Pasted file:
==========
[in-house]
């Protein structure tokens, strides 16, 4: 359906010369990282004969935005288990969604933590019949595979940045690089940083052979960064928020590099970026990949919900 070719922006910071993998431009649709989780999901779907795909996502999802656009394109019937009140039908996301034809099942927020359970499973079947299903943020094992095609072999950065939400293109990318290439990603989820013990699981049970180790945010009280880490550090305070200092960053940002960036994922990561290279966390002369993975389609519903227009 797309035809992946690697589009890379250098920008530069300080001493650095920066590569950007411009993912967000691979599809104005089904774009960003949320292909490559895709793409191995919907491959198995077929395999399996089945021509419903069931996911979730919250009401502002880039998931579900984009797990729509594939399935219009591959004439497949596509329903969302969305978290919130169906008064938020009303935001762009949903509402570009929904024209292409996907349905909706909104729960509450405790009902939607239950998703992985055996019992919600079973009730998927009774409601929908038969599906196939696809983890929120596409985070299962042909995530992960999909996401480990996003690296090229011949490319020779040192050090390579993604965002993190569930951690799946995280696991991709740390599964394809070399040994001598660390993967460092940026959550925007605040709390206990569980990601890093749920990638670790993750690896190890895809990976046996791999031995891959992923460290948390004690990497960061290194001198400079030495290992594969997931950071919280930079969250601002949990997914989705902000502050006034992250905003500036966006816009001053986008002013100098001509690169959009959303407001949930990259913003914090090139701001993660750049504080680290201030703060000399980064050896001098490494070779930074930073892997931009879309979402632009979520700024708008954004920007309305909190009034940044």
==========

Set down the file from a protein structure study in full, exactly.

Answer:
[in-house]
């Protein structure tokens, strides 16, 4: 359906010369990282004969935005288990969604933590019949595979940045690089940083052979960064928020590099970026990949919900 070719922006910071993998431009649709989780999901779907795909996502999802656009394109019937009140039908996301034809099942927020359970499973079947299903943020094992095609072999950065939400293109990318290439990603989820013990699981049970180790945010009280880490550090305070200092960053940002960036994922990561290279966390002369993975389609519903227009 797309035809992946690697589009890379250098920008530069300080001493650095920066590569950007411009993912967000691979599809104005089904774009960003949320292909490559895709793409191995919907491959198995077929395999399996089945021509419903069931996911979730919250009401502002880039998931579900984009797990729509594939399935219009591959004439497949596509329903969302969305978290919130169906008064938020009303935001762009949903509402570009929904024209292409996907349905909706909104729960509450405790009902939607239950998703992985055996019992919600079973009730998927009774409601929908038969599906196939696809983890929120596409985070299962042909995530992960999909996401480990996003690296090229011949490319020779040192050090390579993604965002993190569930951690799946995280696991991709740390599964394809070399040994001598660390993967460092940026959550925007605040709390206990569980990601890093749920990638670790993750690896190890895809990976046996791999031995891959992923460290948390004690990497960061290194001198400079030495290992594969997931950071919280930079969250601002949990997914989705902000502050006034992250905003500036966006816009001053986008002013100098001509690169959009959303407001949930990259913003914090090139701001993660750049504080680290201030703060000399980064050896001098490494070779930074930073892997931009879309979402632009979520700024708008954004920007309305909190009034940044």